Views from the Vicarage...
Come with me on a day out
July and August are times to enjoy a break away, as we can’t travel abroad (largely), I want to give you some information for a day out, on the boundary of our Diocese and the Diocese of Monmouth. The Valley of Ewyas follows the R. Honddu from just above Aberegavenny to Hay-on-Wye in the north. Within this valley, there are several rather ancient and very interesting churches. Take the A465 north of Abergavenny, turn off at Llanfihangel Crucorney – turn left at the Skirrid Mountain Inn (a pub full of history, which does quite acceptable pub grub too!).
As you begin driving north up the valley, you will need to turn right to the tiny village of Cwmyoy, where you will see up on the hillside, St.Martin’s Cwmyoy. The church has suffered from subsidence over the centuries, nothing is straight and true. The church is difficult to date but the North-West window in the nave is the oldest feature, from the 12th century. The initial landslips must have occurred soon after the original construction as the medieval fabric of the church shows evidence of repairs and rebuilding in attempts to address the instability of the site. The tower is medieval but cannot be dated with certainty. A Victorian restoration by J. James Spencer in 1887 added buttresses to the nave and chancel and flying buttresses to the tower. These efforts sought to stabilise the church rather than to "set (it) straight". Further renovations took place in 1991. St Martin's is known as "the crooked church" due to the extreme nature of its non-alignment and has been called "the most crooked in Britain". The church is an active church in the parish of Llanvihangel Crucorney with Oldcastle and Cwmyoy and Llanthony.
On the opposite side of the valley, you will find St.Issui’s church in Patricio. Issui was an early Welsh saint who lived by the well next to the site of the church. Following his murder, the well became a place of pilgrimage and the church was founded with the offerings of pilgrims in 1060. Gerald of Wales is reputed to have preached at the church in 1188 while on his tour of Wales. You will find this delightful church, high up on the steep sided valley, in the village of Patrishow. The church comprises a nave, chancel and porch with a separate shrine-chapel to the West. The style throughout is Gothic. The wall to the right of the porch has a rare stone bench facing the preaching cross in the churchyard.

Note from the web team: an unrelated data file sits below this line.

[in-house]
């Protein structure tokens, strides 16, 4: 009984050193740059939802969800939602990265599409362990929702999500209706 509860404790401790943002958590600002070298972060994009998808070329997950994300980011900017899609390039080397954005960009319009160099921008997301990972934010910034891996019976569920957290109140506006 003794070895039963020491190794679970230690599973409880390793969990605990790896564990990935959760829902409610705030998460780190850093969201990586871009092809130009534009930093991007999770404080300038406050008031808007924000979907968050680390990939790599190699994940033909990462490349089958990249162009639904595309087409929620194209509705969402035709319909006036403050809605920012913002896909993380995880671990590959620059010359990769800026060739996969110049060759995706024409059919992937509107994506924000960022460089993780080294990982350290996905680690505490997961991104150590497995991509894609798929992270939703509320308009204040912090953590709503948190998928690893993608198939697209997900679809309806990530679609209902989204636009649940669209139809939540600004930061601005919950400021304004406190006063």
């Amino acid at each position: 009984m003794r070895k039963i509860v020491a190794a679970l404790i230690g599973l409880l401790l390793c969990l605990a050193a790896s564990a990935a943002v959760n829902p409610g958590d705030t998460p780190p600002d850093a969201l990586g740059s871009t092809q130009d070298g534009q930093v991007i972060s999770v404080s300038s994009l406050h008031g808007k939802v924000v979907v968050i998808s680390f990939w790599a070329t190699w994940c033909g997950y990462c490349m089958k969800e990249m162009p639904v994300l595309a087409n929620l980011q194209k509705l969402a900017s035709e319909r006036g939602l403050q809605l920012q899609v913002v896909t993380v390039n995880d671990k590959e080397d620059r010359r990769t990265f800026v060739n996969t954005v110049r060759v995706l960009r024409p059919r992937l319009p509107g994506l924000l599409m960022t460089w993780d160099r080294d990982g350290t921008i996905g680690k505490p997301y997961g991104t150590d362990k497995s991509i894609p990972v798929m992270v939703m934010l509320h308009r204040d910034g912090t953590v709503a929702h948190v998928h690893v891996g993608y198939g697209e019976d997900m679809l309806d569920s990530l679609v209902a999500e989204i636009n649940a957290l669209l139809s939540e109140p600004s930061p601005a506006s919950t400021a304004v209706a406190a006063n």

The rood screen is the highlight of the interior. It dates from 1500 and was sensitively restored. It stretches the entire nave, and has a frieze of dragons or wyverns expectorating vines. In addition to the rood screen, the church has a significant collection of wall paintings. They comprise four groups: a Stuart Coat of Arms which the Royal Commission on the Ancient and Historical Monuments of Wales considers are those of James I; two groups of Biblical texts, including the Lord's Prayer, the Decalogue and the Apostles' Creed; and a "Doom Figure" of Death as a skeleton with an hourglass in his left hand and a knife in his right, which dates from the 17th century.
Now we journey north up the valley floor, towards Llanthony Priory, which you will find on your right approx. a couple of miles ahead. Llanthony Priory is a partly ruined former Augustinian priory in the secluded Vale of Ewyas. The priory is a Grade I listed building. Within the precincts of the Priory are three other buildings with Grade I listed status: the Abbey Hotel; St David's Church, and Court Farm Barn.
The priory dates back to around the year 1100, when Norman nobleman Walter de Lacy reputedly came upon a ruined chapel of St. David in this location, and was inspired to devote himself to solitary prayer and study. He was joined by Ersinius, a former Chaplain to Queen Matilda, the wife of King Henry I, and then a band of followers. A church was built on the site, dedicated to St John the Baptist, and consecrated in 1108. By 1118, a group of around 40 monks from England founded there a priory of Canons Regular, the first in Wales.
In 1135, after persistent attacks from the local Welsh population, the monks retreated to Gloucester where they founded a secondary cell, Llanthony Secunda. However, around 1186 another member of the de Lacy family, Hugh, the fifth baron, endowed the estate with funds from his Irish estates to rebuild the priory church, and this work was completed by 1217.
The Priory became one of the great medieval buildings in Wales, in a mixture of Norman and Gothic architectural styles. Renewed building took place around 1325, with a new gatehouse. On Palm Sunday, April 4, 1327, the deposed Edward II stayed at the Priory on his way from Kenilworth Castle to Berkeley Castle, where he is alleged to have been murdered.
Following Owain Glyndŵr's rebellion in the early 15th century, the Priory seems to have been barely functioning. In 1481 it was formally merged with its daughter cell in Gloucester, and after 1538 both houses were suppressed by Henry VIII's Dissolution of the Monasteries.
The buildings at Llanthony gradually decayed after the Dissolution to a ruin, although in the early 18th century the medieval infirmary was converted to the Church of St David.
In 1869, Joseph Leycester Lyne (known as Father Ignatius) founded an Anglican monastic institution in nearby Capel-y-ffin which he named Llanthony Abbey. It survived until 1908, and its buildings were later the home of artist Eric Gill.
If you are heading north, towards Hay-on-Wye, passing around Hay Bluff, you will see the tiny church of Capel-y-ffin on your left.
Enjoy your day out!
Your Friend and Vicar,